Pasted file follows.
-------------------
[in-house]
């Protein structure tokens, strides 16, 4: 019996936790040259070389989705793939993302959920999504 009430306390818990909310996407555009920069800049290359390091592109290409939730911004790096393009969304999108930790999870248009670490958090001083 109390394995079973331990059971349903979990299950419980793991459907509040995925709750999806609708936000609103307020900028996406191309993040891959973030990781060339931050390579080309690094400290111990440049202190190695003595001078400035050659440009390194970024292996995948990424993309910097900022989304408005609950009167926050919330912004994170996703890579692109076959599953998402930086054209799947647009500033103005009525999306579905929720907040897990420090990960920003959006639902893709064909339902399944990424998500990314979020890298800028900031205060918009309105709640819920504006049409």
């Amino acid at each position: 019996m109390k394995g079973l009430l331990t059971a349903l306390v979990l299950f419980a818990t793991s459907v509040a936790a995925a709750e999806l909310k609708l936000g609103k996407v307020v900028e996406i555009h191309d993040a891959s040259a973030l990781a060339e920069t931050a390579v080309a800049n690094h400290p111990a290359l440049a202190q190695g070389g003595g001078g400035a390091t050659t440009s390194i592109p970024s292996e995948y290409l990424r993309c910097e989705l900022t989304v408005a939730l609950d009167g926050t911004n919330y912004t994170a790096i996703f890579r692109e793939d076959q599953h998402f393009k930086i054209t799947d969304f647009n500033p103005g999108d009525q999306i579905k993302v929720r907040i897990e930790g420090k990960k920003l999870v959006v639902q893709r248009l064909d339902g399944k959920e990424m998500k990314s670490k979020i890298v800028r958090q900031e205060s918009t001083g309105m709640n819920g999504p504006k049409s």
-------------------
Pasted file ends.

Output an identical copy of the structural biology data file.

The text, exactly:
[in-house]
């Protein structure tokens, strides 16, 4: 019996936790040259070389989705793939993302959920999504 009430306390818990909310996407555009920069800049290359390091592109290409939730911004790096393009969304999108930790999870248009670490958090001083 109390394995079973331990059971349903979990299950419980793991459907509040995925709750999806609708936000609103307020900028996406191309993040891959973030990781060339931050390579080309690094400290111990440049202190190695003595001078400035050659440009390194970024292996995948990424993309910097900022989304408005609950009167926050919330912004994170996703890579692109076959599953998402930086054209799947647009500033103005009525999306579905929720907040897990420090990960920003959006639902893709064909339902399944990424998500990314979020890298800028900031205060918009309105709640819920504006049409």
């Amino acid at each position: 019996m109390k394995g079973l009430l331990t059971a349903l306390v979990l299950f419980a818990t793991s459907v509040a936790a995925a709750e999806l909310k609708l936000g609103k996407v307020v900028e996406i555009h191309d993040a891959s040259a973030l990781a060339e920069t931050a390579v080309a800049n690094h400290p111990a290359l440049a202190q190695g070389g003595g001078g400035a390091t050659t440009s390194i592109p970024s292996e995948y290409l990424r993309c910097e989705l900022t989304v408005a939730l609950d009167g926050t911004n919330y912004t994170a790096i996703f890579r692109e793939d076959q599953h998402f393009k930086i054209t799947d969304f647009n500033p103005g999108d009525q999306i579905k993302v929720r907040i897990e930790g420090k990960k920003l999870v959006v639902q893709r248009l064909d339902g399944k959920e990424m998500k990314s670490k979020i890298v800028r958090q900031e205060s918009t001083g309105m709640n819920g999504p504006k049409s």